• Total Time: 50 minutes
  • Yield: 12-14 donuts
  • Category: Breakfast
  • Method: Baking
  • Cuisine: American

Description

Baked, cakey, and delicious apple cider donuts are made with apple cider reduction to intensify its flavor. Warm and dipped in cinnamon sugar and apple pie spices, this fall treat will become your new favorite too.


Ingredients

  • 1 and 1/2 cups (360ml) apple cider
  • 2 cups (250g) all-purpose flour (spoon & leveled)*
  • 1 teaspoon baking soda
  • 3/4 teaspoon baking powder
  • 1 teaspoon ground cinnamon
  • 1 teaspoon apple pie spice*
  • 1/4 teaspoon salt
  • 2 Tablespoons (30g) unsalted butter, melted
  • 1 large egg, at room temperature
  • 1/2 cup (100g) packed light or dark brown sugar
  • 1/2 cup (100g) granulated sugar
  • 1/2 cup (120ml) milk, at room temperature*
  • 1 teaspoon pure vanilla extract

Topping

  • 1 cup (200g) granulated sugar
  • 3/4 teaspoon ground cinnamon
  • 3/4 teaspoon apple pie spice*
  • 6 Tablespoons (85g) unsalted butter, melted

Instructions

  1. Reduce the apple cider: Stirring occasionally, simmer the apple cider in a small saucepan over low heat until you’re left with about 1/2 cup. Start checking at 10 minutes, 15 minutes, 20 minutes, etc until you have 1/2 cup (120ml). Mine takes about 20 minutes. Set aside to cool for 10 minutes.
  2. Preheat oven to 350°F (177°C). Spray donut pan with non-stick spray. Set aside.
  3. Make the donuts: Whisk the flour, baking soda, baking powder, cinnamon, apple pie spice, and salt together in a large bowl. Set aside.
  4. Whisk the melted butter, egg, brown sugar, granulated sugar, milk, and vanilla extract together. Pour into the dry ingredients, add the reduced apple cider, and whisk everything together until smooth and combined. Batter will be slightly thick.
  5. Spoon the batter into the donut cavities—for ease, I highly recommend using a large zipped-top bag. Cut a corner off the bottom of the bag and pipe the batter into each donut cup, filling about halfway.
  6. Bake for 10-11 minutes or until the edges and tops are lightly browned. To test, poke your finger into the top of the donut. If the donut bounces back, they’re done. Cool donuts for 2 minutes then transfer to a wire rack. Re-grease the pan and bake the remaining donut batter.
  7. Coat the donuts: Combine the granulated sugar, cinnamon, and apple pie spice together in a medium bowl. Once cool enough to handle, dunk both sides of each donut in the melted butter, then generously in the apple spice topping.
  8. Donuts are best served immediately. Leftovers keep well covered tightly at room temperature for up to 2 days or in the refrigerator for up to 5 days.

Notes

  1. Make Ahead Instructions: You can freeze the donuts, coated or not coated in the toppings, for up to 2 months. Thaw overnight in the refrigerator and warm up to your liking in the microwave. I usually just zap ’em for a couple seconds.
  2. Special Tools (affiliate links): Glass Mixing Bowls | Measuring Cups | Whisk | Heart Spatula | Donut Pan
  3. Apple Pie Spice: Do you have apple pie spice where you live? It’s pretty standard here in the US. If you don’t have access to store-bought apple pie spice, you can make your own with cinnamon, cardamom, and nutmeg.
  4. Milk: I usually use buttermilk, but I’ve found that any milk (dairy or nondairy) works pretty well. For a denser crumb, you can use 1/2 cup plain yogurt or sour cream instead.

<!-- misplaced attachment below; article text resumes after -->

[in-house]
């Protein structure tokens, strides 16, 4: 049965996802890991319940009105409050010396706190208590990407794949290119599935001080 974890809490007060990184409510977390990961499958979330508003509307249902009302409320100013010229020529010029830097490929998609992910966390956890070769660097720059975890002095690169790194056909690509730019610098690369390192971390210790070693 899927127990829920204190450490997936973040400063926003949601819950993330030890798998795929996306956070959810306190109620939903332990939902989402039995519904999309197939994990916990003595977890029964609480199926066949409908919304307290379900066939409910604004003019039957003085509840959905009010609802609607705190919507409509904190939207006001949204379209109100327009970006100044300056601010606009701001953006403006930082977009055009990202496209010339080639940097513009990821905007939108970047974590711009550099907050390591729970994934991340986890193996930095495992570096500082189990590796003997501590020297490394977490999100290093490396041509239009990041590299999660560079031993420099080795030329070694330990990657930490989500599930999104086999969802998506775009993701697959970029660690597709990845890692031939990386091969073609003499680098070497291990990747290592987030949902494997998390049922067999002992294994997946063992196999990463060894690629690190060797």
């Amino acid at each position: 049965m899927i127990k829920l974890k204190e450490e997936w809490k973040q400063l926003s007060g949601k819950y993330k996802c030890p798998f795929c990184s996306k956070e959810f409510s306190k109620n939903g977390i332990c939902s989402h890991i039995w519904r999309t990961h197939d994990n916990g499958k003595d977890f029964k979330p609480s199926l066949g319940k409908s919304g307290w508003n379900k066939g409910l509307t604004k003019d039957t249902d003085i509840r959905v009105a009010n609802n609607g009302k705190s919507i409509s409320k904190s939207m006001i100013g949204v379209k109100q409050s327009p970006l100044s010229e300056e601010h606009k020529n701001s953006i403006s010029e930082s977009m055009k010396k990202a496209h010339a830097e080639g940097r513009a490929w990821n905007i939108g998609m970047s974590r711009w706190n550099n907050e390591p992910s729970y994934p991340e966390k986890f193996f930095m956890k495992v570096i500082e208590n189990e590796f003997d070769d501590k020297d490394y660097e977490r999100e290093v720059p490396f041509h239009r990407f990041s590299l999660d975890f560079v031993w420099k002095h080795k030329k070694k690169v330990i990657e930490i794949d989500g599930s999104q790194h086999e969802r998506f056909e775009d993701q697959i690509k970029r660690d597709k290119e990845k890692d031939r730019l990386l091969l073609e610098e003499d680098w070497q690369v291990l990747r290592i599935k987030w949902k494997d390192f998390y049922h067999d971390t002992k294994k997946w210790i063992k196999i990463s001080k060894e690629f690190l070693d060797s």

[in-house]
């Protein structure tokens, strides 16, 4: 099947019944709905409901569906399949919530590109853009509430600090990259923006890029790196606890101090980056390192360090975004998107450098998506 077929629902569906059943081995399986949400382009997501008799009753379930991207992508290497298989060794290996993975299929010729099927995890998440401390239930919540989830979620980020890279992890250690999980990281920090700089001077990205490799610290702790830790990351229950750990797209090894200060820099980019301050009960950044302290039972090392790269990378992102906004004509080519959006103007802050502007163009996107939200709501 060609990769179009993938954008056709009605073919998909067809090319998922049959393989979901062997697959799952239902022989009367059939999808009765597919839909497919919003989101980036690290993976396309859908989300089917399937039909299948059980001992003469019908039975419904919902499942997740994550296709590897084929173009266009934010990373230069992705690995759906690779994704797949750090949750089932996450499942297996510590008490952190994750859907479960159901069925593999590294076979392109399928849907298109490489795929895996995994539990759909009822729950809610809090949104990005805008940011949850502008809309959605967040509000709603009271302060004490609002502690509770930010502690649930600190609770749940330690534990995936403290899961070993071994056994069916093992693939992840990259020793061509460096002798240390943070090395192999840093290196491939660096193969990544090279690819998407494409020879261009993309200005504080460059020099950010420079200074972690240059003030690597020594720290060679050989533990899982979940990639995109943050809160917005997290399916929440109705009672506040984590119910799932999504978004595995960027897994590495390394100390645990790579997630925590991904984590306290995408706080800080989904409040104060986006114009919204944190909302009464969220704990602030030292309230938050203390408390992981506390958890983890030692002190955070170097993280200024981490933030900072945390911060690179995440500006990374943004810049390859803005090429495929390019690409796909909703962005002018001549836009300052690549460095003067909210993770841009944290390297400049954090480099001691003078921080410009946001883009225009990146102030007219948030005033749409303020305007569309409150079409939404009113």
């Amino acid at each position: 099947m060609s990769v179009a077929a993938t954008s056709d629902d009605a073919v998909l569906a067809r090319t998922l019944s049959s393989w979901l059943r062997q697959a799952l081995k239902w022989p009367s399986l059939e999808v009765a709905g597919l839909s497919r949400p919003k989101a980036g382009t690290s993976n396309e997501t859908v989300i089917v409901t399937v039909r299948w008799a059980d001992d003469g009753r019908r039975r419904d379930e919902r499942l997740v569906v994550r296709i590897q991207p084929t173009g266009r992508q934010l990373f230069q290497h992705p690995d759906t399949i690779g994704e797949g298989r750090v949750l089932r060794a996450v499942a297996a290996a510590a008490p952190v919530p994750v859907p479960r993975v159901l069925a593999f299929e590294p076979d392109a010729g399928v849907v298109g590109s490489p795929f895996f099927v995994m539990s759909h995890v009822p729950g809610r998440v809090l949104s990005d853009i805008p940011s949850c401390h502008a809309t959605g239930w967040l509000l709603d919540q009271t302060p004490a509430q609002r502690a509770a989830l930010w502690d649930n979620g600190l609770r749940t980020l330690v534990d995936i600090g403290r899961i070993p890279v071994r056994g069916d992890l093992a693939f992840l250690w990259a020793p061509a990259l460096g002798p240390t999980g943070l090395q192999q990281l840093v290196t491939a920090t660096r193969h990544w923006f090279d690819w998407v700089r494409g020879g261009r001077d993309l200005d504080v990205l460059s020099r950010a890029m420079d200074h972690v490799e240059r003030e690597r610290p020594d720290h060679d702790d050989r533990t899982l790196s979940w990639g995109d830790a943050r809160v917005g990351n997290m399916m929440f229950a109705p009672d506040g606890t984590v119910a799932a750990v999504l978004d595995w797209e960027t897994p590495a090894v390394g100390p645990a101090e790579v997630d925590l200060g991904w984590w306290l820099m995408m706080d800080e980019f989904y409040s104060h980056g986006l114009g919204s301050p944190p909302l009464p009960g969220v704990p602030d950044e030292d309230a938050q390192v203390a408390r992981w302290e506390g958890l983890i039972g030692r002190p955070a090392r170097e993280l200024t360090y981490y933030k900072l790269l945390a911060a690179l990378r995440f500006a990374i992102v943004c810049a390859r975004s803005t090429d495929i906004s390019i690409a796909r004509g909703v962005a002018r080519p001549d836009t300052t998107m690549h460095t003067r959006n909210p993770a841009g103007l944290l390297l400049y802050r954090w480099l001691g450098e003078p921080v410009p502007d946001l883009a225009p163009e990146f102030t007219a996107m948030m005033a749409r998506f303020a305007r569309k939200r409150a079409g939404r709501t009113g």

5. No Donut Pan? Make donut muffins in your standard 12-cup muffin pan. Grease your pan or use muffin liners, fill each 3/4 full, then bake at 350°F (177°C) for about 18-20 minutes or until a toothpick inserted into the center comes out clean. Makes about 10-12 apple cider donut muffins.
  6. Minis: Want to make mini donuts or mini donut holes in a mini muffin pan? Grease your pan, add the batter to the pan only about 3/4 of the way full. Bake at 350°F (177°C) for about 8-9 minutes.

334 Comments

  1. Can I make the batter the night before and bake warm the next day?

    1. Stephanie @ Sally's Baking Addiction says:

      Hi Judi, We don’t recommend it. The baking powder and baking soda are activated as soon as the batter is mixed together so for the donuts to rise properly the batter should be baked right away.

  2. 10/31/20 It took about 45 minutes to reduce the cider. I tried the recommended 20 min on low heat with sparse result, so cranked up the heat to a low rolling bowl, then another 20 min for it to reduce to 1/2 c. Used a silicone donut pan to bake them in – took about 30 minutes at 350 degrees, and a few of the donuts were still doughy. I’m a batter person, and I loved the batter. I agree with others, couldn’t detect any apple flavor, mostly cinnamon. Husband loves them, may try making them as muffins if I repeat the recipe, and not use silicone baking pan.

  3. I doubled this recipe for our large family’s Harvest Party. One of my daughters declared them the best donut she’d ever had in her life! One son-in-law said he hadn’t had apple cider donuts since growing up in Wisconsin, where his family went to the apple orchard and made their own cider. He couldn’t believe they were baked, not fried! The whole family loved them, thanks so much for this incredible recipe!

  4. Sorry, forget to give it 5 Stars!!

  5. Can I substitute fresh apple juice for the apple cider

    1. Stephanie @ Sally's Baking Addiction says:

      Hi Mimi, The flavor won’t be very strong unless it’s spiced juice. You can make Homemade Apple Cider if you wish!

  6. Can I use applesauce for part of the sugar to make them healthier?

  7. used 1/2 cup bottled boiled cider and the flavor was terrific….also sprinkled chopped toasted pecans on top of batter before baking! Big Hit.

  8. Have made them twice. Big hit with my neighbors and family. Will be making again this morning. Thanks for a great recipe.